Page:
Some professors I emailed enquiring about a PhD (in CS/statistics) showed interest in my research idea and qualifications etc., but said they may not have the funding to take on a graduate student next year.

While my preference is of course for a funded PhD, I'm willing to take out a loan to self-fund if I don't get funding (either via the supervisor or research council funding).

So I have a few related questions:

  • When applying for a PhD, should I apply for funding, or will this hurt my chances of admission? (i.e. if I apply for funding but don't get it, will I be offered a self-funded position or be rejected entirely?)
  • Is it hard to get a loan for a PhD in the UK (for international students)? I would assume that student loans are fairly secure, but I've almost never seen student loans discussed in reference to self-funding e.g. here on stack exchange.
  • When would be the right time to start looking for student loans? I.e. how quickly can a student loan be secured, and when will I need to show proof of funding to the university?
  • 1
    You may not be eligible for a government loan as an international student, the requirements are available here gov.uk/doctoral-loan/eligibility I'd strongly recommend reading through the whole thing though. After fees, there may not be that much to live on. There may be private sector loans for this sort of thing, but I doubt the terms would be attractive (it would at least be a substantial risk). Aug 2, 2021 at 12:41
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    I don't recommend self funded doctoral study unless you are independently wealthy. But a grant or loan in your own country (not UK) might be possible for some. It is probably better that you keep looking for a properly funded position, actually.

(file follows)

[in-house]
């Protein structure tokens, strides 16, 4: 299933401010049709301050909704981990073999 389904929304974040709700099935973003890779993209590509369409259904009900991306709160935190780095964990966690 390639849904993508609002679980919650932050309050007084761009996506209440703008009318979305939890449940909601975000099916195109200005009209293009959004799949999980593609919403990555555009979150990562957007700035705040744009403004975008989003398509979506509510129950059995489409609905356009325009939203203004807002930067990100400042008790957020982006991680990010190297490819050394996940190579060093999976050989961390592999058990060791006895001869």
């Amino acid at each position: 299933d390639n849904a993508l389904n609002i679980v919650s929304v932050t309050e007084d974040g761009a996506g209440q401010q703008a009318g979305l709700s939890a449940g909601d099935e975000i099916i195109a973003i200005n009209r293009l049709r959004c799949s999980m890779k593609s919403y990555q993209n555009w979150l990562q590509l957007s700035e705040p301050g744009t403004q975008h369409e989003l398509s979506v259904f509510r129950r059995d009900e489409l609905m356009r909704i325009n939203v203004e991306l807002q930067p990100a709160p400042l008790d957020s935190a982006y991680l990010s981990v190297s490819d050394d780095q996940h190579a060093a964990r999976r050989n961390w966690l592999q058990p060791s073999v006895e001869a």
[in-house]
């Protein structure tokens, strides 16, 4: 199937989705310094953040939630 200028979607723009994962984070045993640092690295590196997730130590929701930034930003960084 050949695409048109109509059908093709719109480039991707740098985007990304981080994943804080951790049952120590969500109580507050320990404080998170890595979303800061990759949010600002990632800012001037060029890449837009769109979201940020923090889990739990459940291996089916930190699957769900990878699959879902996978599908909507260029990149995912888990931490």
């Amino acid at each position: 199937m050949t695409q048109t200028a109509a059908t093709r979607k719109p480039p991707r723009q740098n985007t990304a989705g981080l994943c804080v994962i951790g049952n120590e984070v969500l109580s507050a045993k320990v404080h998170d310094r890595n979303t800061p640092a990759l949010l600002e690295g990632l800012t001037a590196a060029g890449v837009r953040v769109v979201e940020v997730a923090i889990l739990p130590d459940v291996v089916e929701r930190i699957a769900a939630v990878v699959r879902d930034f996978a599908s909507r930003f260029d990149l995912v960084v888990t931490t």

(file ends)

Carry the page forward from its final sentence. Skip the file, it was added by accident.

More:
– Buffy
    Aug 2, 2021 at 12:44
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    Sorry, but my intention in the above comment was to see if you can get funding from your own country for UK study - or, foreign study in general. It was not to suggest restricting you to universities in your own country. Some countries are happy to do this (or were, in any case).
    – Buffy
    Aug 3, 2021 at 15:08

1 Answer 1


First of all, I and many others in the field would caution against doing a loan-funded PhD in Computer Science. On the one hand, there is enough funding around (in general, not necessarily for any particular combination of student background/target university/preferred topic) that a promising candidate should have decent chances of getting some, on the other hand, paying for a PhD definitely isn't a good financial investment. If we consider paying for a PhD instead as luxury expenditure, financing it with a loan becomes questionable.

Details of how the application process will differ between universities. At mine, you either apply for a particular funding opportunity (and get either funding+admission or neither), or you apply directly for admission (and are responsible for your own funding). You could apply for multiple things with us in parallel, and this wouldnt count against you. Other universities (eg Cambridge) include some funding applications as part of overall admission, and you can get admission without funding from that process.

As pointed out by Dikran Marsupial, the rules for government-backed student loans are found here: https://gov.uk/doctoral-loan/eligibility As a non-resident, you are probably not eligible. For private loans, you might ask on https://money.stackexchange.com/, but I would guess that your chances with UK lenders are bad (if you just leave the country after getting your PhD, they'll struggle making you pay).

  • "there is enough funding around that a promising candidate should have decent chances of getting some" from my limited experience, it is very hard for non UK/EU (pre-brexit) students to get a funded PhD position in the UK.
    – Andrea
    Aug 2, 2021 at 13:23
  • @Andrea That's covered by the remark in the parenthesis. "A UK university" is a significant restriction on what target universities one is considering.
    – Arno
    Aug 2, 2021 at 13:53
  • I understand that the remark could also cover the specific instance. But if the question is "I'm an international student in the UK, how do I fund my PhD?", I don't think that answering "You don't need to self fund if you're good enough" is correct nor helpful, if that doesn't apply to OP's case.
    – Andrea
    Aug 2, 2021 at 14:07

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